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The TedX logo sits atop text that reads Winnipeg on the TedX Winnipeg stage. Read the blog post for the event's 6 best takeaways.

6 Best Takeaways from TEDx Winnipeg

Matthew Bedard

By: , Digital Marketing Specialist

Ideas are worth spreading, especially when they’re profound like the ones at TEDx Winnipeg.

National Leasing sponsored the exclusive event this year (organizers award tickets to only 100 people from a lottery of applicants), and I was lucky enough to score a ticket. Speakers piqued curiosity and fostered critical thought with diverse topics ranging from federal Request for Proposal system fixes to captivating stories of individual perseverance.

The event brimmed with outside-the-box thinking and unique perspectives, and in the spirit of TED Talk, I’ll share some with you. Check out the event website for videos of each talk.

1. Perseverance is power

Tim Hague SR. shared his remarkable story of perseverance, describing his battle with Parkinson’s. Diagnosed with the disease at 46, Tim regularly copes with uncontrollable tremors that affect his daily life and sometimes makes the simplest tasks difficult.

Rather than allow Parkinson’s physical and emotional debilitation to defeat him, he willed himself to compete in the inaugural season of The Amazing Race Canada with his son. The duo won, propelling Tim to national stardom and sparking his career as a speaker extolling the power of perseverance.

His message: Use adversity as a springboard, not a hindrance, to success. It’s like the saying goes: When life gives you lemons, enter one of the most famous and difficult races in the world – and win.

Tim’s story is inspirational and powerful. Read the full version here.

2. Five billion reasons to change the Request for Proposal process

The Canadian economy could save $5 billion annually if it rid itself of the antiquated Request for Proposal (RFP) process, according to speaker Cal Harrison. With 14 years advising organizations on buying and selling professional services, he may be on to something.

Cal illustrated the broken RFP system with a simple analogy: If you’re a business owner that’s hiring, you’ll hire the most qualified candidate, not the one asking for the lowest salary. Request for Proposals force businesses to compete based on price rather than qualifications. It’s no surprise cost projections are often inaccurately low and proposals lack innovation.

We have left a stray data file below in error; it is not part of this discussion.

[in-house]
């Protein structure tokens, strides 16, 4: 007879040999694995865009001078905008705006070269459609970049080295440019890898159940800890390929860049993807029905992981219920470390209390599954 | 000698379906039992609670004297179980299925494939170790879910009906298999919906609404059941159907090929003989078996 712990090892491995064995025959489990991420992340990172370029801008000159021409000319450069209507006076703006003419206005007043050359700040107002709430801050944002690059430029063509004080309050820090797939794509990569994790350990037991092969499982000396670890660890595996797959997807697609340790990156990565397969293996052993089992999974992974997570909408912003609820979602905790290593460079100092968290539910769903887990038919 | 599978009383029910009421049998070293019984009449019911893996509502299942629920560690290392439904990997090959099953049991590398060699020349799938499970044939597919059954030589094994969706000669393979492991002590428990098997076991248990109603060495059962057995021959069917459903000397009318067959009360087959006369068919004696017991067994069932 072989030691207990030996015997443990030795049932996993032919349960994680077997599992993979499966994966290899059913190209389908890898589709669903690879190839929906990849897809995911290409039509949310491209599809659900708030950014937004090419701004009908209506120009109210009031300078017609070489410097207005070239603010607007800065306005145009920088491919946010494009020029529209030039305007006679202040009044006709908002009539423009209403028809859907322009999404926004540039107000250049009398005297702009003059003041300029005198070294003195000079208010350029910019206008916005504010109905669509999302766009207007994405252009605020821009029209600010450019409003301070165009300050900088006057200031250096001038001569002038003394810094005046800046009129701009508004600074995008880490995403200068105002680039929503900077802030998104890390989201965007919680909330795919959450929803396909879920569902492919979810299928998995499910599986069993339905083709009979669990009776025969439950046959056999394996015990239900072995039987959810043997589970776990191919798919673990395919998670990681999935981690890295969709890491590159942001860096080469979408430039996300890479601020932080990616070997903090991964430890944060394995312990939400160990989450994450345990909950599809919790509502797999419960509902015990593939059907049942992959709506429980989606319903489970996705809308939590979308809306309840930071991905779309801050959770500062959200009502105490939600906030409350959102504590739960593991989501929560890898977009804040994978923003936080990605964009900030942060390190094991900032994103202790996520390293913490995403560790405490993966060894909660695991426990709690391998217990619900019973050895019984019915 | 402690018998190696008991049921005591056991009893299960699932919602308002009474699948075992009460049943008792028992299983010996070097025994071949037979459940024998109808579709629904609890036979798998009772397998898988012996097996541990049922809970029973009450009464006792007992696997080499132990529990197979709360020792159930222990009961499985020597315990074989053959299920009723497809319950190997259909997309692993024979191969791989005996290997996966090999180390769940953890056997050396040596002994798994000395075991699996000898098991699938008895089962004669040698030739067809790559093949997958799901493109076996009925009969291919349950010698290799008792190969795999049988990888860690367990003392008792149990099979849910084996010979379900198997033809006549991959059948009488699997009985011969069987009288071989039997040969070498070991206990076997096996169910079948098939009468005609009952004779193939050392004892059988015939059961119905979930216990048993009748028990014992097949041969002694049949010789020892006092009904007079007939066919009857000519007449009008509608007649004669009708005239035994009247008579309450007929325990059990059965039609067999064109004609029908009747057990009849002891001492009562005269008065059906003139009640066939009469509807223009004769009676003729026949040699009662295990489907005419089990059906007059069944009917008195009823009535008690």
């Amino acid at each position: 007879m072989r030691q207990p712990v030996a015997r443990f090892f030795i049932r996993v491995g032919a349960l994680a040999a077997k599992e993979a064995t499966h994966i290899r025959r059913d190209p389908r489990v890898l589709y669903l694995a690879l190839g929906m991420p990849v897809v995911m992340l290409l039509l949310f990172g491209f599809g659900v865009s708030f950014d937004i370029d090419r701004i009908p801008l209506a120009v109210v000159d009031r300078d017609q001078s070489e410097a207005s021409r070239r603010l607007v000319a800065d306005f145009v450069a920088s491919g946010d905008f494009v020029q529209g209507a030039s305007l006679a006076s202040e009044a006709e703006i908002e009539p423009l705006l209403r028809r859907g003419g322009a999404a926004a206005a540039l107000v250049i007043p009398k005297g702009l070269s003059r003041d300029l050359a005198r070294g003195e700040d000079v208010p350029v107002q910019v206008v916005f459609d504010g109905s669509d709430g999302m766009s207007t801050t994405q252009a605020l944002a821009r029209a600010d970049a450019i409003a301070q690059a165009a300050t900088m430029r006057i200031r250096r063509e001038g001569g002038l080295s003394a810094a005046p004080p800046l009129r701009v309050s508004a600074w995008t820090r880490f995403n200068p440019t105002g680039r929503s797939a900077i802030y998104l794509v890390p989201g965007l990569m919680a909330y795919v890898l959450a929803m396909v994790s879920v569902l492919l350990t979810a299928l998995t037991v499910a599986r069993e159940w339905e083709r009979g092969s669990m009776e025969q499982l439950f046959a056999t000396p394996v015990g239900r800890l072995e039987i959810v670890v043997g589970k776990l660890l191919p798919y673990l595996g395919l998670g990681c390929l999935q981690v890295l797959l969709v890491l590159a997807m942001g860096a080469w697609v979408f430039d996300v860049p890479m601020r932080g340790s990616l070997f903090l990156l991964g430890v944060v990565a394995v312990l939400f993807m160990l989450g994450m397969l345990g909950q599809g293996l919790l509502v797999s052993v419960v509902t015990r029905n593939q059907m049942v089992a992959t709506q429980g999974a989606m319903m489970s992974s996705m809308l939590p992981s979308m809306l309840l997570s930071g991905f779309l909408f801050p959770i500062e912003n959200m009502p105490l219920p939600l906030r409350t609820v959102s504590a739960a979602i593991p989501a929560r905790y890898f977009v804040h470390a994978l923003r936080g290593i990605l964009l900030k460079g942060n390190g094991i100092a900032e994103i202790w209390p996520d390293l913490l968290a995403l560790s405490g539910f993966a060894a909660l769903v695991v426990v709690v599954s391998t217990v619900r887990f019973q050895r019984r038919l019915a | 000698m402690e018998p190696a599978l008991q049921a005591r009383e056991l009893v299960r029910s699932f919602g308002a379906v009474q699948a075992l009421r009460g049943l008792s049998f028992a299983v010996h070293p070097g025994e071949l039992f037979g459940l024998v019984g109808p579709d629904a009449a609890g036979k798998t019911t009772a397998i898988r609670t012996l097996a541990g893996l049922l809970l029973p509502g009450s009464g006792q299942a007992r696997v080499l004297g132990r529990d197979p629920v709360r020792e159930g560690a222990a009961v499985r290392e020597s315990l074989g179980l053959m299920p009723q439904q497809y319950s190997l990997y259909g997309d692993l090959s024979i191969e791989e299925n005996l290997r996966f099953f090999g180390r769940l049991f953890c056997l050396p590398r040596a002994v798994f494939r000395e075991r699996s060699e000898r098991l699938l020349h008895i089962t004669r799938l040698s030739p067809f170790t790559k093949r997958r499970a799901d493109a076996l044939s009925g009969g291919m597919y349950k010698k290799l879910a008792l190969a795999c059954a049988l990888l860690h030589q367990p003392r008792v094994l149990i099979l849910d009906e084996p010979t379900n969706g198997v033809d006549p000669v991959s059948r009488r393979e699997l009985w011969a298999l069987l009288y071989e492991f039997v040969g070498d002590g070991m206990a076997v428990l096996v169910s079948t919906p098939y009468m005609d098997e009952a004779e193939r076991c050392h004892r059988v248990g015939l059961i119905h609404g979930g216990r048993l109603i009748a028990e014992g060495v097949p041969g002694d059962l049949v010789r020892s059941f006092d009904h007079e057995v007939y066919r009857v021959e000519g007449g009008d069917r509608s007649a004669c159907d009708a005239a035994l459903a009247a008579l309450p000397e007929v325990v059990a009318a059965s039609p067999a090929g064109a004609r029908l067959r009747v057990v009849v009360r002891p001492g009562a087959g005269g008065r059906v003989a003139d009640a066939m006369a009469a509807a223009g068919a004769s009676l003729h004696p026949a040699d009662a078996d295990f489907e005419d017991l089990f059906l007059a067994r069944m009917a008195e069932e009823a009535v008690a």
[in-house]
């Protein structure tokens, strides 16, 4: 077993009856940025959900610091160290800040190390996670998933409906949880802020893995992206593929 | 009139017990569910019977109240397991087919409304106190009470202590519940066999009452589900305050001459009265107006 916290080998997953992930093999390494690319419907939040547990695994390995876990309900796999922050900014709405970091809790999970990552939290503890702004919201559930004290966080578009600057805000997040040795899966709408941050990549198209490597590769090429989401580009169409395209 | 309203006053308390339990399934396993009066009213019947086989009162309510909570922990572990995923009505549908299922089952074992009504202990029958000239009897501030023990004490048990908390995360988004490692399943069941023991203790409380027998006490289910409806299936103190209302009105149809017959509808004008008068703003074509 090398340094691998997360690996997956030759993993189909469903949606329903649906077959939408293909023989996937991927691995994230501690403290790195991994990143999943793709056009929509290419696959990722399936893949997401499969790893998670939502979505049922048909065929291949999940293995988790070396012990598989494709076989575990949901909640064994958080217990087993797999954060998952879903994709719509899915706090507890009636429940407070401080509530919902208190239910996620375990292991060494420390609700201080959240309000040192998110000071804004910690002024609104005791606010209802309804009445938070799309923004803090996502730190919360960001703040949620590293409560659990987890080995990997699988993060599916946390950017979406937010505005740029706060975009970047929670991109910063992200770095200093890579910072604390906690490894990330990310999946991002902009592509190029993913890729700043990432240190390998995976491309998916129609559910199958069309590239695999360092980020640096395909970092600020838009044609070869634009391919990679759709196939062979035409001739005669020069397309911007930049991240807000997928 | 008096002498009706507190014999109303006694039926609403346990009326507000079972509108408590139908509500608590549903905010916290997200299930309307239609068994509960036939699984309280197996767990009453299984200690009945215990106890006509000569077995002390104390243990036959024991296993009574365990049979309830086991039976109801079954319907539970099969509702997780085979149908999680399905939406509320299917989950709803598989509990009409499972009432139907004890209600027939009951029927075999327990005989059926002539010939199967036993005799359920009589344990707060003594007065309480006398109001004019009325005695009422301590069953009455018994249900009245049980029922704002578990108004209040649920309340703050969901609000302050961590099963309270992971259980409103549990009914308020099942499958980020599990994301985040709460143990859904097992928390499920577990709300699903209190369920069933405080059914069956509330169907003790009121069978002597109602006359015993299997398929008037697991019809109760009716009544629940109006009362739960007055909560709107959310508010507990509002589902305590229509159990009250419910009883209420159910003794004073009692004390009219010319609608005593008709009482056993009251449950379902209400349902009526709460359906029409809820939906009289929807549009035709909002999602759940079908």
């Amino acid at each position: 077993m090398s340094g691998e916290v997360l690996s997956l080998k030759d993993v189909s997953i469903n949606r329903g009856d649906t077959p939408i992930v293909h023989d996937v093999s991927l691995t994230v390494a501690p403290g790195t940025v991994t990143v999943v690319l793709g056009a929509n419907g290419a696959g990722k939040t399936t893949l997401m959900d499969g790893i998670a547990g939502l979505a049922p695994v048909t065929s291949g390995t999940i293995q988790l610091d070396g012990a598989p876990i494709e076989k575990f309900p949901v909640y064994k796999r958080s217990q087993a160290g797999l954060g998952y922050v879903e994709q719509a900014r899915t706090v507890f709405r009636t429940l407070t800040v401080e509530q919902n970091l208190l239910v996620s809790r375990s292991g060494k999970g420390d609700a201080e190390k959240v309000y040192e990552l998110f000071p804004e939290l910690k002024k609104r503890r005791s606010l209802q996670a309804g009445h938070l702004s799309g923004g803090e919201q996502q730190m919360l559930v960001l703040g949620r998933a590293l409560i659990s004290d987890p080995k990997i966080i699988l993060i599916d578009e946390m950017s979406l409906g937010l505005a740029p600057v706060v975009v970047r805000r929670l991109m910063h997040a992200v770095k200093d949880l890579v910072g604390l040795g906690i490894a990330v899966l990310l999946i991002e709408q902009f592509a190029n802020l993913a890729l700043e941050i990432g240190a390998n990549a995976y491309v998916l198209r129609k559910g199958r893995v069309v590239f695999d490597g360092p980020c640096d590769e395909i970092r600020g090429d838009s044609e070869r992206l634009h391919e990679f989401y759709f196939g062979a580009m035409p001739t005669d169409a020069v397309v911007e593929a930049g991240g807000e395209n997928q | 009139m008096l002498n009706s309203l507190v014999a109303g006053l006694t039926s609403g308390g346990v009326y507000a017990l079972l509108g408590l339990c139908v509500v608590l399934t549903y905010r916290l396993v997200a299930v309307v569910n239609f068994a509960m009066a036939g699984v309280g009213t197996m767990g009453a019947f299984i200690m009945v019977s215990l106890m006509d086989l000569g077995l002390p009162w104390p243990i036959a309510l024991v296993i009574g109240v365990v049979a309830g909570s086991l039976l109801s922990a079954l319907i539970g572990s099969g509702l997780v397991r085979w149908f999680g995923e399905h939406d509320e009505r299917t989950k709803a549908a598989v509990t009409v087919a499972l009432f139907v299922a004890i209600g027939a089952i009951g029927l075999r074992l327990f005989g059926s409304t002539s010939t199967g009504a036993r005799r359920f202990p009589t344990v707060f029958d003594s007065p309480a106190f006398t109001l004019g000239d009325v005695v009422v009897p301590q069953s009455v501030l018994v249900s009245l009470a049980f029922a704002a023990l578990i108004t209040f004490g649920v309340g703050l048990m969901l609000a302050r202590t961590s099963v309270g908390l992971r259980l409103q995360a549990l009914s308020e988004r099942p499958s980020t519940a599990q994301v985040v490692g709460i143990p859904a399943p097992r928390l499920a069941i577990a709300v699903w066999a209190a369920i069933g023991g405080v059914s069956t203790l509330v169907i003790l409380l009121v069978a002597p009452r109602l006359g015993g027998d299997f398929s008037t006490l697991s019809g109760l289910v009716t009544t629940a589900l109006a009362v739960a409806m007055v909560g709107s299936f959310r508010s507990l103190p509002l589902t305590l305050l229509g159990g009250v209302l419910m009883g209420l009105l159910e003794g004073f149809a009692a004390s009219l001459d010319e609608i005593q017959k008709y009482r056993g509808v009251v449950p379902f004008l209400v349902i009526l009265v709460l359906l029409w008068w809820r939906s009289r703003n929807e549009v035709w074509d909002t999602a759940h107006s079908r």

The solution: Canada must change to a Qualified-Based Selection (QBS) process, where organizations award projects based on merit rather than cost savings. Learn more about QBS here.

3. The Golden Rule is wrong

The Golden Rule, the idea to treat others how you’d like others to treat you, is thousands of years old. And according to Patrick O’Reilly, it’s wrong – at least with respect to management and leadership styles.

For instance, an extroverted, perfectionist manager, who thrives on change, could harm team dynamics if he or she assumed that everyone reacts positively to that style. An introverted employee, who prefers a strict daily regimen, may bristle at new challenges, preventing that employee from fully contributing. Adapting your leadership style to fit each employee’s personality will allow your team to thrive; that’s the power of emotional intelligence.


If you can use a toaster, you can use an Automatic External Defibrillator
 

4. If you can use a toaster, you can use an Automatic External Defibrillator

If you don’t know how to use an Automatic External Defibrillator (AED), it’s time you learn. Why?

“An AED is more than a CPR tool; it’s a friggin magic box,” said TEDx Winnipeg speaker Todd Scott. “If used within the first minute of sudden cardiac arrest, it has a 95 per cent success rate.”

If that’s not convincing enough, the life-saving machine is simple to use. Can you use a toaster? Then you can use an AED. As Scott demonstrated, the defibrillator requires little set-up and has verbal commands to guide users.

This punchy talk was a handy and hilarious how-to guide for saving someone’s life.

5. Let yourself feel

The most captivating and emotionally charged talk of the day belonged to self-described songbird, Sheena Grobb. Her battle with Multiple Sclerosis – the emotional barriers she built to cope, her paralyzing rock bottom, and her triumphant personal growth that stemmed from a renewed sense of self-actualization – evoked tears and a heartfelt standing ovation.

Multiple Sclerosis once robbed a songbird of her song but it never clipped her wings.

6. A Carrot is more than a vegetable

See what I mean:

TEDx Winnipeg was a fantastic and enlightening experience. TEDx isn’t limited to Winnipeg, either. Independent organizers create TEDx events all over the world. Visit the TEDx events page to find an event near you.

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